A Simple Guide To Laptop Processors

Should you go for Intel or AMD? Dual core, Quad core or Single core? Questions like these baffle everyone, so here is a simple guide to laptop processors, to hopefully make your next purchase a little less daunting.

Shopping for a new laptop can be a very exciting, but at the same time a very stressful task. There are so many different factors that you need to consider, and with technology moving so fast it is hard to keep track of the latest releases and terminology.

Should you go for Intel or AMD? Dual core, Quad core or Single core? Questions like these baffle everyone, so here is a simple guide to laptop computer processors, to hopefully make your next purchase a little less daunting.

Read on so you will never be confused by notebook processors again …

  1. Intel Pentium M (Centrino)

    This chip has the following variants: Ultra Low Voltage (ULV) Pentium M, Low Voltage (LV) Pentium M, Pentium M. The fastest model is the Pentium M 780 at 2.26 GHz. Overall these are considered the ultimate notebook CPU. Because the chip only requires a very limited voltage, it means that battery life is extended giving you much more flexibility. In fact, no other chip can compete with the efficiency of these processors. However, this does mean that you would expect a laptop using this chip to be more expensive, but if you need a long battery life then it is worth the extra cost.

  2. Intel Celeron M

    This chips has the following variants: Ultra Low Voltage (ULV) Celeron M, Celeron M. The fastest model is the Celeron M 383 at 1.6 GHz.¬†The Celeron M is basically a stripped down version of the Pentium M. It manages to deliver fairly good performance while still only using very small amounts of power, so the battery life is acceptable too. The real downside to these is that they are not designed to handle gaming or multimedia applications, but for the bargain price, you couldn’t expect much more.

  3. Intel Mobile Pentium 4

    This chip has the following variants: Mobile Pentium 4 Supporting Hyper-Threading, Mobile Pentium 4. The fasted model is the Mobile Pentium 4 Supporting Hyper-Threading 552 at 3.46 GHz. This is essentially a desktop chip modified for use in a notebook, and as such the performance is absolutely outstanding. This blistering performance results in a very poor battery life though, so you really need to evaluate which is more desirable for you. Also, laptops with this chip tend to be very heavy and loud due to the massive amounts of cooling the chip needs.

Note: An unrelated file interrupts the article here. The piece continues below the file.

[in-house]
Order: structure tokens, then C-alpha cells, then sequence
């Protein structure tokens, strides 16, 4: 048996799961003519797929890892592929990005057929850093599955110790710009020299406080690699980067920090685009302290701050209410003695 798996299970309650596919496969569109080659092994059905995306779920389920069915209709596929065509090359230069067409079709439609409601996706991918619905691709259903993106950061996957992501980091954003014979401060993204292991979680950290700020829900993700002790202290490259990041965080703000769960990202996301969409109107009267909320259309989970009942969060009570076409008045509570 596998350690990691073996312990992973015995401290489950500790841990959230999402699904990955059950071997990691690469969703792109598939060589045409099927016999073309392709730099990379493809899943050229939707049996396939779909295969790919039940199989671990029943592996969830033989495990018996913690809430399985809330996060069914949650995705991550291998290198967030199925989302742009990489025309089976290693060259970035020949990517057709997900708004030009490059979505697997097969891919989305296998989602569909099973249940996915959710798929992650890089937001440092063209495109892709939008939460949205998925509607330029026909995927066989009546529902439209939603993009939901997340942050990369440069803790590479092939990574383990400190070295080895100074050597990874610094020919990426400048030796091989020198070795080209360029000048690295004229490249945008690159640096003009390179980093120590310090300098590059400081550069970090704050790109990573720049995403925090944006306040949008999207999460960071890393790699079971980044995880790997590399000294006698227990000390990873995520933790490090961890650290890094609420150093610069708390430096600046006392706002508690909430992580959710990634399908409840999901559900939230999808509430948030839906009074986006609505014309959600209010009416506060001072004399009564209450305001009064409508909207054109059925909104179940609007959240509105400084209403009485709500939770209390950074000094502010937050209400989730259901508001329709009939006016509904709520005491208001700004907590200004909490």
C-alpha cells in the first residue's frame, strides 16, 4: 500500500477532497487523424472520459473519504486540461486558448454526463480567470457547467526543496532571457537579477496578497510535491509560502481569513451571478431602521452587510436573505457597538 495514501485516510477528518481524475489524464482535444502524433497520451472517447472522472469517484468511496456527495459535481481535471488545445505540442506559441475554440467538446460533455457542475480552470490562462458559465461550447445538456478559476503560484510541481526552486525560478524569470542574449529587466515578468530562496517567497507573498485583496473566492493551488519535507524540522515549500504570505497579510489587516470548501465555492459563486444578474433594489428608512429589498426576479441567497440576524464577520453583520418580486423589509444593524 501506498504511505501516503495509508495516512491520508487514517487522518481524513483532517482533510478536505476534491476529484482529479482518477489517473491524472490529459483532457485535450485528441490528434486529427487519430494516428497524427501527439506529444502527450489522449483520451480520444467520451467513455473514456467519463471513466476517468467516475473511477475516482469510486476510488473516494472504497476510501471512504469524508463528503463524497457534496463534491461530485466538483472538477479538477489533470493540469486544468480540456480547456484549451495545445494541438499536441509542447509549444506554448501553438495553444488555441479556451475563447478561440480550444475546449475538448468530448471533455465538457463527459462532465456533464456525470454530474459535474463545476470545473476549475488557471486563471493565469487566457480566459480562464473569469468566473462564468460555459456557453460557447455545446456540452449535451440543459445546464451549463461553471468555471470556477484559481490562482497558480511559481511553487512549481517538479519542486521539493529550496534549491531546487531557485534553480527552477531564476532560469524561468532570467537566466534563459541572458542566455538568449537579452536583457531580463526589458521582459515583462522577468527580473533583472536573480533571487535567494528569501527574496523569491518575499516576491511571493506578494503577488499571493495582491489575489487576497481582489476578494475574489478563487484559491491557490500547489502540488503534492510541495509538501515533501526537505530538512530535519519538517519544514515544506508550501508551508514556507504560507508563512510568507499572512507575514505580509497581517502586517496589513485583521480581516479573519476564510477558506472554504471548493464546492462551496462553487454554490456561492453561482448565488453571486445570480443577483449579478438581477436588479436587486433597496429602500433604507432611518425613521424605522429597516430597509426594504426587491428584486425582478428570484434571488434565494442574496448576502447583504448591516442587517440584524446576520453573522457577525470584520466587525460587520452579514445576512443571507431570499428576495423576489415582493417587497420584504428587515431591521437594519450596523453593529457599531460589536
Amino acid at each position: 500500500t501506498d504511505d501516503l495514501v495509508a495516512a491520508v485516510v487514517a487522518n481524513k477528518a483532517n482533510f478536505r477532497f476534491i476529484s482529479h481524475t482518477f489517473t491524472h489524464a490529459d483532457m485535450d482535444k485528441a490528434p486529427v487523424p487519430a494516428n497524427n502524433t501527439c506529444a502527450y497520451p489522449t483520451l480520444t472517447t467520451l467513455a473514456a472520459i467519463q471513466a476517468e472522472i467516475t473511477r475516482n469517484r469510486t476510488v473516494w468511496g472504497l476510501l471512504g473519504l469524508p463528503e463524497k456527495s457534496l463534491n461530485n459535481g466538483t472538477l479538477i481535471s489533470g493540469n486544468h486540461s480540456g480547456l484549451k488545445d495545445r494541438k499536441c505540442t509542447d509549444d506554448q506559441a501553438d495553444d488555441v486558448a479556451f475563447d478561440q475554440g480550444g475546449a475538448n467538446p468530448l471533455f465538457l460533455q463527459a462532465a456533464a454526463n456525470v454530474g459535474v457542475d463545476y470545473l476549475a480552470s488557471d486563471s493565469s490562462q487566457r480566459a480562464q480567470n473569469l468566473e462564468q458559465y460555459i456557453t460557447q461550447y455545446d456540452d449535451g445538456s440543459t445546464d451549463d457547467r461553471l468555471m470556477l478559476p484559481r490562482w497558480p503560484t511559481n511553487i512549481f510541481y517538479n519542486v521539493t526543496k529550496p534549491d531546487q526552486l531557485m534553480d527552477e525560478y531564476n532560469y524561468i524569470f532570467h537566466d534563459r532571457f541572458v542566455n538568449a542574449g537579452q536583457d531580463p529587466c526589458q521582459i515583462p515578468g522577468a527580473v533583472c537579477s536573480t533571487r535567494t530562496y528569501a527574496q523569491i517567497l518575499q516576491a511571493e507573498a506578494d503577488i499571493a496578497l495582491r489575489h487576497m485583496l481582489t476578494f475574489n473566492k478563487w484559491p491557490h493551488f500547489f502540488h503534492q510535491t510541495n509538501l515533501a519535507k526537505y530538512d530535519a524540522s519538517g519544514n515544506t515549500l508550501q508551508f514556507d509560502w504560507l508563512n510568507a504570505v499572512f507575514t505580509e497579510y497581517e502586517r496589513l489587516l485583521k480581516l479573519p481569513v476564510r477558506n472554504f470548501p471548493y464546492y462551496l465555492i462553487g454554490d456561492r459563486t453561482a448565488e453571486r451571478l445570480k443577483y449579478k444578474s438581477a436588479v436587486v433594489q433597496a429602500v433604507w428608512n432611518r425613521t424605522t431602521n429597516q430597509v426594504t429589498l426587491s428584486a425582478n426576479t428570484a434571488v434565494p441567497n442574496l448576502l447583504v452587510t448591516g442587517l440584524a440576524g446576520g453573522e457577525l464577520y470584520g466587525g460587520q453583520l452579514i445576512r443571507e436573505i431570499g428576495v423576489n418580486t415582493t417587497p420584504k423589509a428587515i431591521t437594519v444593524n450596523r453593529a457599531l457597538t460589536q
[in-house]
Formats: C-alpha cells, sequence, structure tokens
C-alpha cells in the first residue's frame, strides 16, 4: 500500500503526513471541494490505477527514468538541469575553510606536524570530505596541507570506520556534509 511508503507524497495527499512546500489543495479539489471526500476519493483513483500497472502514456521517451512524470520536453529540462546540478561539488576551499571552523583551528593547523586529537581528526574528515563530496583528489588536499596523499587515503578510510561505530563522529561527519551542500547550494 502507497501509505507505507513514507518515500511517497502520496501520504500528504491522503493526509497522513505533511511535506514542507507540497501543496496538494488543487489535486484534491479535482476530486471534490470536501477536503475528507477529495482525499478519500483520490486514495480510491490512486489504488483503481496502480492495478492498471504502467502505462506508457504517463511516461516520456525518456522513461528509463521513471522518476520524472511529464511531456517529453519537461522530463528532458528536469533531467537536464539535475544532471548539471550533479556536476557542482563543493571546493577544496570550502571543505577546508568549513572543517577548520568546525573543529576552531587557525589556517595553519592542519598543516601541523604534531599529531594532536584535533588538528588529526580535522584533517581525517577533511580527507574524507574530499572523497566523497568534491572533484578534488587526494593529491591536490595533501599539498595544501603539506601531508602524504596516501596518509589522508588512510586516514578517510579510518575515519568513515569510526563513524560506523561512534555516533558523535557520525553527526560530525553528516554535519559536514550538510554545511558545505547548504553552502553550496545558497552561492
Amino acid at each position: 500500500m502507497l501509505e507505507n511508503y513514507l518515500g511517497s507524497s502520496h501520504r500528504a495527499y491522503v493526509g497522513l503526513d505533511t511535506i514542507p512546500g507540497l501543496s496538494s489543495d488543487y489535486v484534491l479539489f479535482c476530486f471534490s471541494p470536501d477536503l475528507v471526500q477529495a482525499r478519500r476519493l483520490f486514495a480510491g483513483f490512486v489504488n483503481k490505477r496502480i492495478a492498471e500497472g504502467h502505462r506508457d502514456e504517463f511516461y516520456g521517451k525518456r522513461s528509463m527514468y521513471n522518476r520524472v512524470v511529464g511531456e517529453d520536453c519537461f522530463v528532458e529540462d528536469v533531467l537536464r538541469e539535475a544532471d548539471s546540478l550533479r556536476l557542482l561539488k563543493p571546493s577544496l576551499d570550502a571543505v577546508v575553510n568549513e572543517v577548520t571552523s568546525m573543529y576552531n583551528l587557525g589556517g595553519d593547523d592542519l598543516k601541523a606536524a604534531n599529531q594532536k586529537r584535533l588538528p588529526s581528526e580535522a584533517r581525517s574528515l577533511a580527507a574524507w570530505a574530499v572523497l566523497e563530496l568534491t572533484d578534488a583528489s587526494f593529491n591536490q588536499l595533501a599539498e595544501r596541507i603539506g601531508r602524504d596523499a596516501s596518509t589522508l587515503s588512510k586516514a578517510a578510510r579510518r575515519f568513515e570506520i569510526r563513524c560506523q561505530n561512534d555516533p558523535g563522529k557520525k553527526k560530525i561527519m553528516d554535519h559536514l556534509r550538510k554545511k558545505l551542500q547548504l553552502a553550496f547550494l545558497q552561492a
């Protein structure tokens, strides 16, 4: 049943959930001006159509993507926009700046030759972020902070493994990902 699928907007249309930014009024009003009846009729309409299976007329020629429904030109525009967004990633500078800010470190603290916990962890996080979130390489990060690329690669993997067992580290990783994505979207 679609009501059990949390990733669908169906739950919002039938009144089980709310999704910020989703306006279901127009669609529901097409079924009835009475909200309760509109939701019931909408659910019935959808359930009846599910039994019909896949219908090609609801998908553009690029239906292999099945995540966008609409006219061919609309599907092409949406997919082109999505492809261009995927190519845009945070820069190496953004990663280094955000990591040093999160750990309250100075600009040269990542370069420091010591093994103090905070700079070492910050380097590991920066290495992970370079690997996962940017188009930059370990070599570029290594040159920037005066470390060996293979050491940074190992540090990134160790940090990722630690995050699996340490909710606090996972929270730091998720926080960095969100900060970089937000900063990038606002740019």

4. AMD Athlon 64

    This chip has the following variants: Mobile Athlon 64, Athlon 64 for Desktop Replacements (DTR).The fastest model is the Mobile Athlon 64 4000+ at 2.6 GHz. Again, this is essentially a desktop Athlon 64 which is capable of running at high speeds but using low voltages. Unlike the Pentium 4 machines, Athlon 64 notebooks tend to be very inexpensive, and they are usually also much faster. They give great performance with a relatively good battery life. The major drawback here is that it may take you a while to find a machine which features this chip, as the market tends to be dominated by the Intel chips.

  5. AMD Turion 64

    This chip has the following variants: Turion 64 ML Series, Turion 64 MT Series (Low Wattage). The fastest model is the Turion 64 ML-40 at 2.2 GHz. The Turion is a chip which is basically a downclocked version of the Athlon, allowing it to run a lot cooler. It offers you good performance for the price, and is an excellent alternative to a Pentium M. You will find though that it is fairly hard to find these chips, and they tend not to offer quite as much efficiency as the Pentium M family.

  6. AMD Sempron

    This chip has the following variants: Mobile Sempron for Full-Size Notebooks, Mobile Sempron for Thin and Light Notebooks. The fastest model is the Mobile Sempron 3300+ at 2 GHz. This chip is considered the budget version of the Athlon 64, however they do tend to out perform the Athlons on battery life, and for those on a tight budget, can really offer a great alternative to the Intel Celeron M. However, bear in my they are a budget chip, so will struggle with intensive tasks such as gaming.

Conclusion

Ultimately, you have to decide what you are going to be using your laptop to do. Video Editing will require a far more powerful processor than simple word processing for example. You must also consider whether you want to choose a budget or more expensive chip. Remember, the most important thing is to take your time, and make sure you do your homework to help ensure you get the best chip for your needs in your price bracket.

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